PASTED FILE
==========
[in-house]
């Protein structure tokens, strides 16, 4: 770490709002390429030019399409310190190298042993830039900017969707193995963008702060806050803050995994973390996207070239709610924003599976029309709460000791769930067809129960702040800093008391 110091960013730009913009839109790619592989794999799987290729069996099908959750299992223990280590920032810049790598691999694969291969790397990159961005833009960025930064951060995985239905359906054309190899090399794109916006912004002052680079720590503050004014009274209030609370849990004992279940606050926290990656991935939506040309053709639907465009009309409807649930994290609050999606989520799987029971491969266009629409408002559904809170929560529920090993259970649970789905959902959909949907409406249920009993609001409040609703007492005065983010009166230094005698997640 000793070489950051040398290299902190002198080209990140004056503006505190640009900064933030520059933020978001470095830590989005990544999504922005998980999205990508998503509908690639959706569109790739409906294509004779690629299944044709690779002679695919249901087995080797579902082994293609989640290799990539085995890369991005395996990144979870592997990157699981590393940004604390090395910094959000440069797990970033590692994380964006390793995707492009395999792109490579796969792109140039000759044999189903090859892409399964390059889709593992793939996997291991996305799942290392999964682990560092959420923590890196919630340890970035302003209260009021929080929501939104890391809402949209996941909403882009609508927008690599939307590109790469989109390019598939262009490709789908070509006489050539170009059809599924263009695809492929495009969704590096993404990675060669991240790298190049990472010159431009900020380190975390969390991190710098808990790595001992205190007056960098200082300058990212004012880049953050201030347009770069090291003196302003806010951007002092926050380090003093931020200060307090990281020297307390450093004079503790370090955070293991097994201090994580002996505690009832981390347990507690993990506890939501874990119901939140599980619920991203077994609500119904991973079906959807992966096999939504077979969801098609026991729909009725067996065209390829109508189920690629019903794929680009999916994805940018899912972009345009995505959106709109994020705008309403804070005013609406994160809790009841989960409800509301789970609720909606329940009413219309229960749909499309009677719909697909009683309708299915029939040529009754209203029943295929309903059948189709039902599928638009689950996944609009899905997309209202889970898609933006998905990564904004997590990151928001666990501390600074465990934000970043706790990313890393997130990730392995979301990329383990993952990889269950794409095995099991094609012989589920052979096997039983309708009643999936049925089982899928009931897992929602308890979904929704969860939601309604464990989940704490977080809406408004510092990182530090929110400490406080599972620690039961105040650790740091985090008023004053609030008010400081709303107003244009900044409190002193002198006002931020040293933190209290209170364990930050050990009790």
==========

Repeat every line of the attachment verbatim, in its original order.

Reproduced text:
[in-house]
């Protein structure tokens, strides 16, 4: 770490709002390429030019399409310190190298042993830039900017969707193995963008702060806050803050995994973390996207070239709610924003599976029309709460000791769930067809129960702040800093008391 110091960013730009913009839109790619592989794999799987290729069996099908959750299992223990280590920032810049790598691999694969291969790397990159961005833009960025930064951060995985239905359906054309190899090399794109916006912004002052680079720590503050004014009274209030609370849990004992279940606050926290990656991935939506040309053709639907465009009309409807649930994290609050999606989520799987029971491969266009629409408002559904809170929560529920090993259970649970789905959902959909949907409406249920009993609001409040609703007492005065983010009166230094005698997640 000793070489950051040398290299902190002198080209990140004056503006505190640009900064933030520059933020978001470095830590989005990544999504922005998980999205990508998503509908690639959706569109790739409906294509004779690629299944044709690779002679695919249901087995080797579902082994293609989640290799990539085995890369991005395996990144979870592997990157699981590393940004604390090395910094959000440069797990970033590692994380964006390793995707492009395999792109490579796969792109140039000759044999189903090859892409399964390059889709593992793939996997291991996305799942290392999964682990560092959420923590890196919630340890970035302003209260009021929080929501939104890391809402949209996941909403882009609508927008690599939307590109790469989109390019598939262009490709789908070509006489050539170009059809599924263009695809492929495009969704590096993404990675060669991240790298190049990472010159431009900020380190975390969390991190710098808990790595001992205190007056960098200082300058990212004012880049953050201030347009770069090291003196302003806010951007002092926050380090003093931020200060307090990281020297307390450093004079503790370090955070293991097994201090994580002996505690009832981390347990507690993990506890939501874990119901939140599980619920991203077994609500119904991973079906959807992966096999939504077979969801098609026991729909009725067996065209390829109508189920690629019903794929680009999916994805940018899912972009345009995505959106709109994020705008309403804070005013609406994160809790009841989960409800509301789970609720909606329940009413219309229960749909499309009677719909697909009683309708299915029939040529009754209203029943295929309903059948189709039902599928638009689950996944609009899905997309209202889970898609933006998905990564904004997590990151928001666990501390600074465990934000970043706790990313890393997130990730392995979301990329383990993952990889269950794409095995099991094609012989589920052979096997039983309708009643999936049925089982899928009931897992929602308890979904929704969860939601309604464990989940704490977080809406408004510092990182530090929110400490406080599972620690039961105040650790740091985090008023004053609030008010400081709303107003244009900044409190002193002198006002931020040293933190209290209170364990930050050990009790």